For most of the year, each year....I function. I carry on. I live. I love. I laugh. I experience great joy. I watch six of my children and now two precious grandbabies grow and thrive and love life. I celebrate every single blessing that is each one of them....their successes, their failures, their hopes, their dreams and am thankful for all of it. Good. Bad. Ugly. For most of the year I am "normal". Or at normal as any woman who has ever had to sit in a funeral home for her child or children can be. I miss them. I think of them. I carry them with me. I have my moments. But all in all, I am ok.
And then.....there is the month of August. The pain. The sadness. The sorrow.....they are all there. In August. August 7th....the last time I saw my daughters alive, bouncing and kicking on the ultrasound. Pushing each other and competing for what little space was left. August 15th.....the day my daughters took their last breaths. The day my daughters died. The day I had to pretend everything was ok-nothing was wrong so my oldest daughters would be able to focus and do well on their placement tests for their new school. They had only been home, in Maryland for 15 days. They had had just two weeks to be told I was pregnant, to get used to the news and to become incredibly excited that they would soon be big sisters, again......and this time to twins. And now...they were never going to meet them. August 20th. The day my daughters, silent and still, perfect and beautiful entered this world and every single thing I had ever known, felt, thought, believed was forever altered. August 21st. The day my daughters were baptised in my arms. The day I kissed them for the very last time and sent them away with a funeral director while every fiber of my being was screaming to please just let me keep them a little while longer. Knowing that a little while longer was never going to be long enough. Nothing would be. August 22nd. The day I left the hospital- empty. Empty handed. Arms empty. Heart shattered. Soul broken. Empty. August 31st. The day I walked into a funeral home and walked out with two tiny porcelain urns that now held my daughters inside. Two jars. Small containers that sit on a shelf as a reminder that nine years ago there were two little girls who.....were. I hate August. And I love it. IT is a battle. It will always be a battle.
This August was no different. But it was at the same time. I made it through almost every one of those dates without the anxiety and tears that typically ensue. And then...I didn't. Then I fell apart. The control was no more. Then- August 20th happened. Again. Nine years. And I wondered the same thing I wonder every August 20th. Will this ever get any easier? Will the pain ever lessen? Will there ever be an August 20th that doesn't send me right back to that hospital room? To the all encompassing and excruciating rawness? I know the answer. My heart knows. My head knows. My soul has always known. No. Simply. There will never be a time without the pain. There will never be a birthday celebrated without the tears and longing. The ache will never dull.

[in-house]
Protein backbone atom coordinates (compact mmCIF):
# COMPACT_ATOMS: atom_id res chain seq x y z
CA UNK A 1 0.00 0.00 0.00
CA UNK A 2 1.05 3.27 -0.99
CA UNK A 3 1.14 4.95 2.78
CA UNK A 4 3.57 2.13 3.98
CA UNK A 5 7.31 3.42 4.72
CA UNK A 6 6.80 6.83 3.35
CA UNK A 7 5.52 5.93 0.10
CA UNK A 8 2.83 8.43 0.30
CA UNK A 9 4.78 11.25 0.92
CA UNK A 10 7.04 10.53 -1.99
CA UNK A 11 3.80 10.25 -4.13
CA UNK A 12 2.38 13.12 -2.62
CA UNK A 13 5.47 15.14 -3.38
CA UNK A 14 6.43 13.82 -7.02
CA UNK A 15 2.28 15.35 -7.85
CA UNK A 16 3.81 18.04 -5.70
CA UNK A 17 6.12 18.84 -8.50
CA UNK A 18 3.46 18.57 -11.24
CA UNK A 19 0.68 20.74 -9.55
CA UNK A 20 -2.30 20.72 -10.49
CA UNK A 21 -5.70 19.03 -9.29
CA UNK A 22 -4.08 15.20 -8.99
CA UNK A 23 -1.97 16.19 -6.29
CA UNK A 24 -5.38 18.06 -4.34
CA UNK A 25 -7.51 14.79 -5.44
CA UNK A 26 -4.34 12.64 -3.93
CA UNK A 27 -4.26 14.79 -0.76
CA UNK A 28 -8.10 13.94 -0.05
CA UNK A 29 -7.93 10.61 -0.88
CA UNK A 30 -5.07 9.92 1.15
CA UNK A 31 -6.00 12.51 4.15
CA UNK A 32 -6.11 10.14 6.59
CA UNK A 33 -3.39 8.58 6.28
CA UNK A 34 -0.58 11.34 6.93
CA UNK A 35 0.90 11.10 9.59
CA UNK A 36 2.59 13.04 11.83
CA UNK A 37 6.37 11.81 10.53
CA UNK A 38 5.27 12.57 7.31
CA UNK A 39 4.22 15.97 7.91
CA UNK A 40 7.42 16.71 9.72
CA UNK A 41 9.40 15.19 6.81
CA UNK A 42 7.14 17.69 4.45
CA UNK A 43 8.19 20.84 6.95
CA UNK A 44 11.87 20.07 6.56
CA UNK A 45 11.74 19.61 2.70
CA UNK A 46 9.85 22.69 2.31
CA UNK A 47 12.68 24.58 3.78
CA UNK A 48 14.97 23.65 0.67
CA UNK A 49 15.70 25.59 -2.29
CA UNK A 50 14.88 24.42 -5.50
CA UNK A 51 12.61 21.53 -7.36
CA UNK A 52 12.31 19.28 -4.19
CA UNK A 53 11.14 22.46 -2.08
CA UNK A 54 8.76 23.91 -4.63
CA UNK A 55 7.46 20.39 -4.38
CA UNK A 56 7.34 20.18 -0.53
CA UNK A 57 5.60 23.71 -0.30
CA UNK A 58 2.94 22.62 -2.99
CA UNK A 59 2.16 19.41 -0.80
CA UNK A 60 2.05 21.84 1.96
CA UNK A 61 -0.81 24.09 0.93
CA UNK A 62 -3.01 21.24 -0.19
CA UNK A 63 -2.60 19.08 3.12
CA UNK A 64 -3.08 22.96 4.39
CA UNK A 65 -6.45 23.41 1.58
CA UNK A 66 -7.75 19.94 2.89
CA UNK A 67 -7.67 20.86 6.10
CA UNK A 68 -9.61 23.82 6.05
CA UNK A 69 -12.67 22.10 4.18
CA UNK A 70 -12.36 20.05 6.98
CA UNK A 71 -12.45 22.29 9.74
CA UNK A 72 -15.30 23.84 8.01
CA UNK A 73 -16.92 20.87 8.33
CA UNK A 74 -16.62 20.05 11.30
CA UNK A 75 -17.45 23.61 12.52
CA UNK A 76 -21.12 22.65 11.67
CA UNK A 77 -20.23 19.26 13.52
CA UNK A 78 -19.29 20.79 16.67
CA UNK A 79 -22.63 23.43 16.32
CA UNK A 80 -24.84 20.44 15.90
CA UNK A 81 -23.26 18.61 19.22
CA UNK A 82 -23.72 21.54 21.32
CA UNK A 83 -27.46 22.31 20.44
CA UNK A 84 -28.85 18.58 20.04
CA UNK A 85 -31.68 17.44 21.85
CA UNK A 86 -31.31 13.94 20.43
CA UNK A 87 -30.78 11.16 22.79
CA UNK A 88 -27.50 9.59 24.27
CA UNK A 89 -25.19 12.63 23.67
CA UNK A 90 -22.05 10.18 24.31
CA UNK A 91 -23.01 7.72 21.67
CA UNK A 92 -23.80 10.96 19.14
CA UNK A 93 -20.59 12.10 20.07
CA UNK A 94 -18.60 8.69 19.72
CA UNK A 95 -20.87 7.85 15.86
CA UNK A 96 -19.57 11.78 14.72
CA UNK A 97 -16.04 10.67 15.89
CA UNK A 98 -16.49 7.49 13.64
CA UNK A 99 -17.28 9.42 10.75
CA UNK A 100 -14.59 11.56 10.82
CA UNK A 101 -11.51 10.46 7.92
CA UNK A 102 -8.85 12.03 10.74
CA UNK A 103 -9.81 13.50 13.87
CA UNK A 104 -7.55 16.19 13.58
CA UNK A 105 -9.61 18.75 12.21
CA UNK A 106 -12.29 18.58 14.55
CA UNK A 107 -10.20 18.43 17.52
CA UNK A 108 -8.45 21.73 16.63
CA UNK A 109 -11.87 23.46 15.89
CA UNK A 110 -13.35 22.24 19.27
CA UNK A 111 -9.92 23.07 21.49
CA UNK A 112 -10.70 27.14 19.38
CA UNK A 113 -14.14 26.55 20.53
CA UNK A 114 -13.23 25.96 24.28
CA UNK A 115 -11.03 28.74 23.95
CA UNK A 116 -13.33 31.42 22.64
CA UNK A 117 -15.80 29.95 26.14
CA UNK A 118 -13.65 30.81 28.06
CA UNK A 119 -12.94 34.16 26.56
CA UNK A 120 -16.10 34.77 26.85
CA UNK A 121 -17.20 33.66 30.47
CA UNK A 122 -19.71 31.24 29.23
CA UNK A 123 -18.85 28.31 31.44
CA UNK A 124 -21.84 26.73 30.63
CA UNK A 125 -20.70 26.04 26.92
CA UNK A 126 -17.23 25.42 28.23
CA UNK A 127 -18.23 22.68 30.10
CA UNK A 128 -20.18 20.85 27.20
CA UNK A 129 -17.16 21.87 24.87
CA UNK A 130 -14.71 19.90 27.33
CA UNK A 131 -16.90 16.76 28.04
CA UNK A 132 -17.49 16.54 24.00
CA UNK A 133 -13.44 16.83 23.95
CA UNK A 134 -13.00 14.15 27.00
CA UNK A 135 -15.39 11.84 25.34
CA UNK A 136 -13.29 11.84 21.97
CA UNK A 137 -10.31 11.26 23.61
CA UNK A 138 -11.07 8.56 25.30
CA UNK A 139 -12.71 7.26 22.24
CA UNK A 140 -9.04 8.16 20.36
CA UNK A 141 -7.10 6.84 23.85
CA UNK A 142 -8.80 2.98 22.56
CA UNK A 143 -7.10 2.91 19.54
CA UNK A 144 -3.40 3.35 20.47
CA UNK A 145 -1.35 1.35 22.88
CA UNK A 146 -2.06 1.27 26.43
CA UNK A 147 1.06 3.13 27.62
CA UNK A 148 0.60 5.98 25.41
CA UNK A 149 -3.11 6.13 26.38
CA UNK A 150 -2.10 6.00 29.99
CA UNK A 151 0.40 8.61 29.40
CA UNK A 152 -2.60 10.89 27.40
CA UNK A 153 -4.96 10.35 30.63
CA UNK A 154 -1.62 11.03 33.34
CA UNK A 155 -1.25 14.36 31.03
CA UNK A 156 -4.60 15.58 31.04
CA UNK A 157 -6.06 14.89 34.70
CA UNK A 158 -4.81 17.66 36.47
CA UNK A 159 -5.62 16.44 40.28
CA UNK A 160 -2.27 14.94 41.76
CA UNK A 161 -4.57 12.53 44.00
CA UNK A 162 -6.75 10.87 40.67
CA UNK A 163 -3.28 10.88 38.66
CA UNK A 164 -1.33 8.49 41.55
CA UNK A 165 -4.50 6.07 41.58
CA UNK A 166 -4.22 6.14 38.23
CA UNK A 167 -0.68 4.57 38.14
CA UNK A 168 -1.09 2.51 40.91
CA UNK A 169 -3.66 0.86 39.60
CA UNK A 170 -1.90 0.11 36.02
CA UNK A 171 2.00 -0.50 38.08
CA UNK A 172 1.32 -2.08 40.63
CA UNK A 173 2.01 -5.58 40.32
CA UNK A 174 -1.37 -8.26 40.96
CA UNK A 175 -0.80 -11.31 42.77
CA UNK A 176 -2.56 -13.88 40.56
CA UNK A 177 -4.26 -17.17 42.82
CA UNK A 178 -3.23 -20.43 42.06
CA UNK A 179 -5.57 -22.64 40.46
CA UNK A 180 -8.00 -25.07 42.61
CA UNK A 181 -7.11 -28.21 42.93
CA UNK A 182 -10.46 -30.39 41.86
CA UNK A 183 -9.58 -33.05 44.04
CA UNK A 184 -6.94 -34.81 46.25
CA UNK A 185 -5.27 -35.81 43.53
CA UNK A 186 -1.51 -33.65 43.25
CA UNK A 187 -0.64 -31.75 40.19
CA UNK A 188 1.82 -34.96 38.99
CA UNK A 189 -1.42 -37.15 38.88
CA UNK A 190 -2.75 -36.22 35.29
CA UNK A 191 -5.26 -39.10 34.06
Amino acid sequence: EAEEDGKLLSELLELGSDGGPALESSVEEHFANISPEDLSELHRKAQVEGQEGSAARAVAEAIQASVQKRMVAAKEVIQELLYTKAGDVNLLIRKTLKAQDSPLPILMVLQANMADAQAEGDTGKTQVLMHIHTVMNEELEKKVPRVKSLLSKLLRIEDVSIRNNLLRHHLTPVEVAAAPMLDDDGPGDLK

And so- I will continue to function as normally as a mother who has said goodbye to her children can. On most days. For most of the year. And I won't for the rest.

Friday, August 19, 2016

Back to School #67

That's right. I said number 67. That's because that's what this was for me. Today. This afternoon as I led my son into his elementary school to meet his fifth grade teacher I walked in to my 67th back to school meet and greet. My son, my little boy-who is now all grown up (or so he thinks) and will spend his final year in elementary school will be the last time I walk into an elementary school to meet a teacher for one of my babies. Not because he's the last baby I have.....because he's the last baby I have that's alive. 
When your child/children die "they" tell you lots of things. They tell you it will be hard (it's impossible). They tell  you there will be sadness and tears (try full blown depression and soul shattering sobs) at first (for years). They tell you the pain will get better with time and that your wounds will heal (the pain does NOT get better....ever.....the wounds are reopened with EVERY SINGLE missed milestone. We simply get better at carrying our scars with us.) But there are many more things they don't tell you.